Our North Carolina mountains are a wonderful place to visit in mid-summer, and the annual Cullowhee Native Plant Conference is one of the major highlights!
We highly recommend it for anyone who is interested in planting for birds, whether you’re just getting started or you’ve been doing it for decades.
This year’s 34th Cullowhee Native Plant Conference was the birdiest ever in its history: for the first time, a bird walk was one of the many field trip options. A morning jaunt on the Western Carolina University campus and neighboring woods offered up a male Hooded Warbler and a family of Pileated Woodpeckers, plus 30 more species. Audubon NC Field Organizer Kim Brand co-led the walk with Dawn Sherry of Middle Georgia State University, and you can bet they’ve asked to reprise the walk next year!
Many of our Bird-Friendly Native Plants partner nurseries were there sharing their passion for and knowledge of native plants, including:
BB Barns, Asheville
Cure Nursery, Pittsboro
Mellow Marsh Farm, Siler City
Niche Gardens, Chapel Hill
North Carolina Botanical Garden, Chapel Hill
Painters Greenhouse, Old Fort
Southeastern Native Plant Nursery, Candler
On Saturday afternoon, birds were mentioned by every single speaker! We hope it inspired attendees to think about their own future plans for planting season!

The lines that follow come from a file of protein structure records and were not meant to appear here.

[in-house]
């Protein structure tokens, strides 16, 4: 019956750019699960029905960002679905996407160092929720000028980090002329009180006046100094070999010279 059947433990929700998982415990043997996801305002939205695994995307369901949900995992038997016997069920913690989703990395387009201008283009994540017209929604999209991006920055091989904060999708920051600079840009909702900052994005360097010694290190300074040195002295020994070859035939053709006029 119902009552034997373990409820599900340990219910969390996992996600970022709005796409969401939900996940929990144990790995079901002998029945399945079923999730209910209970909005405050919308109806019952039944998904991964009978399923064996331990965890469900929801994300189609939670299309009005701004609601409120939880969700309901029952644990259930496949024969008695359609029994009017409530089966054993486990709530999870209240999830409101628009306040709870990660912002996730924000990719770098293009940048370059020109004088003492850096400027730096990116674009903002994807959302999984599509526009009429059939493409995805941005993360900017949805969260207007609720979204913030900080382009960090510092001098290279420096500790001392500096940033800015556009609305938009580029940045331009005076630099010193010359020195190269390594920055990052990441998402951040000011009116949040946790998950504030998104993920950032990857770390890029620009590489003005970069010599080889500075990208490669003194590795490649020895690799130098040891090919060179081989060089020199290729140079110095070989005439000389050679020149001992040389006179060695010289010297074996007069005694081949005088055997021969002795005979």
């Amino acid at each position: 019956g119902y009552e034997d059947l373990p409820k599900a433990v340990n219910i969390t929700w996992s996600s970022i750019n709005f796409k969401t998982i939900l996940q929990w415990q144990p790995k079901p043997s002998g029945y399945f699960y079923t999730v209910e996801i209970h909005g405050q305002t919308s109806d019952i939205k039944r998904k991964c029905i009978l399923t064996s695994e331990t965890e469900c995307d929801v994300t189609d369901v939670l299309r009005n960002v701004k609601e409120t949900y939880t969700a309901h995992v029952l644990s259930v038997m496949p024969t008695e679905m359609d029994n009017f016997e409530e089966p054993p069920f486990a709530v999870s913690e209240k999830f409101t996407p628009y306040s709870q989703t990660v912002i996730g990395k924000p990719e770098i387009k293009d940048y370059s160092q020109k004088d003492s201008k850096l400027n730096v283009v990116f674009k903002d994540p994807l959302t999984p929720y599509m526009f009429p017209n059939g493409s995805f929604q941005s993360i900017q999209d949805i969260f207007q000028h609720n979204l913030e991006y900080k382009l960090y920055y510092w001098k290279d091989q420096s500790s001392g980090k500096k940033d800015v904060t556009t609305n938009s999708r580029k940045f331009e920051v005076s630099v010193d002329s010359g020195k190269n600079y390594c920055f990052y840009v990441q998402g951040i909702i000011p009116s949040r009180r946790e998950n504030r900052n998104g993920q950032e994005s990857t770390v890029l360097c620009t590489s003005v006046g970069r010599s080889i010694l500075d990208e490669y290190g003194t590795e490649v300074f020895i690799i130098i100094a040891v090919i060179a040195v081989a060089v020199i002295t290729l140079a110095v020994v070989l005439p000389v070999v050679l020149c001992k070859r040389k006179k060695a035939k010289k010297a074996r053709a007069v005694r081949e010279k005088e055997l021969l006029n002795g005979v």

More Conference Highlights:
Katie Davis on the Cure Nursery staff went nuts over her new Audubon Plants for Birds sign and she and her co-worker and husband Ryan Davis decided to give them to all their friends and family for Christmas this year.
Doug Tallamy, author of Bringing Nature Home and co-author (with Rick Darke) of The Living Landscape, spoke about how native-plant gardening can save the world. He shared this conversation with a student:
Dr. Tallamy: Soil could store 7 times the carbon that’s in the earth’s atmosphere.
Student: We need a machine to do that!
Dr. Tallamy: We have that machine; it’s called a tree…
Larry Weaner, co-author (with Thomas Christopher) of Garden Revolution, talked about filling the garden with plants that employ a variety of dispersal strategies: “The more strategies, the more likely a gap will be filled by a plant you want!” He demonstrated how Cardinal flower -- one of our absolute favorites for hummingbirds -- came and went in his garden and patio over a decade, starting from only one plant.
Mark your calendar for next year’s conference: July 18-21, 2018. Registration info will be available at http://nativeplants.wcu.edu.